"You're welcome. And I'll keep that in mind."




Nick entered the saloon quietly, hoping not to draw his partner's attention. But Jake saw him and Lily, who was standing at the bar doing some figuring on paper, must have seen his expression, because she turned to look at him, her hands on her hips.


"There you are. You had quite an evening last night, from what Kevin and others have told me." She picked up a bottle and poured two fingers of whiskey. "Here you go."


"It's too early -"


"Drink it. Then you can drink coffee." She glanced at Jake, who took a second cup from under the bar and gave it to her. "Thank you." Taking the cup and saucer over to the table, she pulled a second chair out for him, then poured some coffee into the cup, refilling hers as well. "Now, sit down and tell me your version."


"Where do you want me to start?" he asked, tossing the whiskey back before he sat down.


"Supper, of course. You didn't say much when you came in last night. I understand why, now, but I need more details."


"I told you: it went well. So much so that she agreed to let me drive her back to the ranch."


"And that's when things went sideways, I guess?"


"Something like that." He told her about hearing Jacobs and his men discussing the planned robbery while he and Jess hid behind some hay bales. "I offered her my derringer, and she pulled a revolver from the buggy."


"She's very proud of that weapon. And she's good with it."


"I've seen how good a shot she is," he told her. "That's when we left the stable using the back way. She went through the hotel, and I came here to keep an eye on those four men."


Lily nodded. "And you got shot."


Rubbing his arm, he nodded. "I did. Jacobs made a last ditch effort to escape. Greg March probably saved my life when he shot at Jacobs for the second time. Hit him both times, by the way."


"The whole town is buzzing about that," Lily told him. "No one, and I mean *no one* knew he was that good a shot."


"They know now," Nick said.


"It might stop anyone else from trying what they tried to do," Lily pointed out. "So Jess decided to stay in town instead of going home that late?"


"That was part of the reason. She wanted to make sure I'd be ok."


"Oh ho," Lily said, smiling. "So she was concerned about you. That's a good sign."


"I think so. We were going to ride out to meet the new surveyors this afternoon -"


"You can't ride that far -"


"Yes, Mother," he told her. "It's not an issue anyway. They'll be in town at lunchtime. I just have to catch Jess when she come back into town and let know about the change in plans. By the way, where is Kevin? I thought he came over here earlier."


"He did, but he had some things to take care of at the ranch this morning, so he left after telling me what he knew about last night. He said he'd be back later and we'd have supper together. But you're wounded -"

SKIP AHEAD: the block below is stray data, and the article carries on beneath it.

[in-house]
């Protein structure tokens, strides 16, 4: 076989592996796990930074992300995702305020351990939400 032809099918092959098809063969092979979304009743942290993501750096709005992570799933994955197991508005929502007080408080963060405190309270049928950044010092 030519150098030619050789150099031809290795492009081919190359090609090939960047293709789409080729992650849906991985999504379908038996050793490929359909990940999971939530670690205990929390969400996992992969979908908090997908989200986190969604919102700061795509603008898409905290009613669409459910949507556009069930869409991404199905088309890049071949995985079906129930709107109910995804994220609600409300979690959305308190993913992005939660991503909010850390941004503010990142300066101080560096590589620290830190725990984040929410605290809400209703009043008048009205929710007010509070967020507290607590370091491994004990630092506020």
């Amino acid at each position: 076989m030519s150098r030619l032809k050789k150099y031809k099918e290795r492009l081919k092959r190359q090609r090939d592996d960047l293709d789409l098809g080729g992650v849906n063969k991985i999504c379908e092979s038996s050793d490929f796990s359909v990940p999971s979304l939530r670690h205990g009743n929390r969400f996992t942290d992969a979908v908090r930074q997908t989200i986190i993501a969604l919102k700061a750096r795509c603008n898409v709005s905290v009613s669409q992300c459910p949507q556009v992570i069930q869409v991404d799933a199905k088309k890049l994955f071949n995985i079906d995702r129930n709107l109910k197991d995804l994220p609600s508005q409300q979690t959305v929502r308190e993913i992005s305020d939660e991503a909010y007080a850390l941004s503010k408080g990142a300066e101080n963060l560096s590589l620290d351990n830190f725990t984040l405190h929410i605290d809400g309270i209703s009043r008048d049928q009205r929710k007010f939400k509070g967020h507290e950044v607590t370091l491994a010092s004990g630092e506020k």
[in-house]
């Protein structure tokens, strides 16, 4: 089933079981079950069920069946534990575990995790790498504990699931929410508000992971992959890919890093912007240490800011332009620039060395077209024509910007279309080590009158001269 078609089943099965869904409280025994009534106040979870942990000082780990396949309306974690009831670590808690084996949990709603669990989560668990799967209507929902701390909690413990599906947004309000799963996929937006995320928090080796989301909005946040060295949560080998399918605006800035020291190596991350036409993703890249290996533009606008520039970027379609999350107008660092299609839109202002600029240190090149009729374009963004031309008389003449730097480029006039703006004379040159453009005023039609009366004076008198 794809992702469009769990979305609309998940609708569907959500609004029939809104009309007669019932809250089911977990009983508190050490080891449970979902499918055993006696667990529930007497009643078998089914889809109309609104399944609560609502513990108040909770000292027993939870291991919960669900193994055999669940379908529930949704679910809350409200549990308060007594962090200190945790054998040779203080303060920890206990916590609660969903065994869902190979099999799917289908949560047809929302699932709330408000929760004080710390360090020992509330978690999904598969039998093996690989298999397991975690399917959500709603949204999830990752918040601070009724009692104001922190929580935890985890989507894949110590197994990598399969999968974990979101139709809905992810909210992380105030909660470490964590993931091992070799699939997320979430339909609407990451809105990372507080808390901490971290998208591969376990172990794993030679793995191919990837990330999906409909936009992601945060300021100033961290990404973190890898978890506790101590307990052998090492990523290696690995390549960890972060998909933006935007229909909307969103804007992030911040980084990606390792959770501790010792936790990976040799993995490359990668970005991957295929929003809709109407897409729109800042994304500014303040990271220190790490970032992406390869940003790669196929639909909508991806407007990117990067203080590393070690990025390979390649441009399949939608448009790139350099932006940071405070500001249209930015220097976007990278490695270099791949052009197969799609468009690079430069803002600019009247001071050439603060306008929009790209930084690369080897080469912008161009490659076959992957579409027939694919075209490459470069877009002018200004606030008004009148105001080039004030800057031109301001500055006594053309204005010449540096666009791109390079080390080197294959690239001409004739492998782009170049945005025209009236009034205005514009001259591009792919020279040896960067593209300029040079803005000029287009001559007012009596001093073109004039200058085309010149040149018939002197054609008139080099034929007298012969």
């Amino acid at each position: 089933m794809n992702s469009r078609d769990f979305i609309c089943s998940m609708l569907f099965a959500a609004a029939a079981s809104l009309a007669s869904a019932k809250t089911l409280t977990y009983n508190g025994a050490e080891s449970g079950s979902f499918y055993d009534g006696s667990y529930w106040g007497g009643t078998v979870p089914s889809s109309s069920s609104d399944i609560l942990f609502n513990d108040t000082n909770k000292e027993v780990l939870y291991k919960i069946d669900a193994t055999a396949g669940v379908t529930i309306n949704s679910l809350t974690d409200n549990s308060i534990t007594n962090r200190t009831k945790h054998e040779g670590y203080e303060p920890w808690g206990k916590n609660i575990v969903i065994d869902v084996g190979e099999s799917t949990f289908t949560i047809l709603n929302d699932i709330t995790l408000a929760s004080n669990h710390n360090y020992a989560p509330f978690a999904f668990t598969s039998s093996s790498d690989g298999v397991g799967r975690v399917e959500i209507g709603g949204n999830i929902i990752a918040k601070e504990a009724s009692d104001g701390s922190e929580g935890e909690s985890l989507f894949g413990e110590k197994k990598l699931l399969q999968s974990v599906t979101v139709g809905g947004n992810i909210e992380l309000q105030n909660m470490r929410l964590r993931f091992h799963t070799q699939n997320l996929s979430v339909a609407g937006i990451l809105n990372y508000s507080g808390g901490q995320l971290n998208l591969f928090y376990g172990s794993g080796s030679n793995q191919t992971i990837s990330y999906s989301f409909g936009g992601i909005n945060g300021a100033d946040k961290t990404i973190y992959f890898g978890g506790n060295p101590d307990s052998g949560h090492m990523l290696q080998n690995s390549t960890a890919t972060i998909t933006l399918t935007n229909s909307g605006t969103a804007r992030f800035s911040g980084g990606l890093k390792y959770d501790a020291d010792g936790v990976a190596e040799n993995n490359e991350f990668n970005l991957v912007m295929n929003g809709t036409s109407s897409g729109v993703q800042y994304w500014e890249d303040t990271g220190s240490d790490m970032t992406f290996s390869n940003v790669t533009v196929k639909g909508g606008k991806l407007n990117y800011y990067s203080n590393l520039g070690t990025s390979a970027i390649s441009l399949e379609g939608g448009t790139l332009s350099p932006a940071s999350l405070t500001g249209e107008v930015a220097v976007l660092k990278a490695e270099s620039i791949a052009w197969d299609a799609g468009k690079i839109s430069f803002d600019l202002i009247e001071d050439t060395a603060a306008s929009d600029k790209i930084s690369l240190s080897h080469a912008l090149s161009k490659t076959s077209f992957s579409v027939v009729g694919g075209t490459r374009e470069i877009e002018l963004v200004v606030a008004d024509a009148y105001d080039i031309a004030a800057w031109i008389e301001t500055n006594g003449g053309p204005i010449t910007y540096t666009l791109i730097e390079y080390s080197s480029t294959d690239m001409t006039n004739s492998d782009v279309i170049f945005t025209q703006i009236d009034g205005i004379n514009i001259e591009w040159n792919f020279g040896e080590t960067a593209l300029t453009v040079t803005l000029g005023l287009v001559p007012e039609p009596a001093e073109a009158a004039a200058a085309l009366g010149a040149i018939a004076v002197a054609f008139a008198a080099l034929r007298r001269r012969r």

"And that doesn't prevent my being here - or playing poker. Go have supper with Kevin."




Jess shook Ryan Douglas' hand as the gentleman left her office. "If you need any other help, I'm available," she told him.


"Thank you for what you've already done. This trip I'm going on shouldn't be dangerous, but you never know. Thanks again."


Jess stood on the boardwalk, waving at the older man as he got onto his horse and rode down the street. She was about to turn back into the office when she heard Nick call her name. "Jess!"


He crossed the street, stepping up onto the boards. "I got a telegram from the crew -"


"Did you ask Doc about riding out to meet them?" she wanted to know, turning back into the office, knowing he would follow her.


"I did. He didn't recommend doing it -"


"I thought that might be the case. I'd suggest taking our buggy, but the twins will need it to get home later -"


Nick looked around. "Amanda and Elizabeth are in town with you?"


Jess nodded. "Amanda is having lunch with Mrs. Lee," she told him. "They're making plans for something at the church in a few weeks - it's some big, deep secret. And Elizabeth is accompanying Doc on his afternoon rounds."




"She helped him last summer, too. She has a feel for being a nurse. Doc said that she's been a lot of help with some of his patients." Jess looked thoughtful. "So what are we doing to do about meeting the surveyors?"


"The telegram said that they would be here in Providence around noon, so I thought we could meet them out at the survey line outside of town, and then we could all have lunch at the cafe."


"Oh," she said. "Okay. That's a good idea - and much easier then you going out to meet them."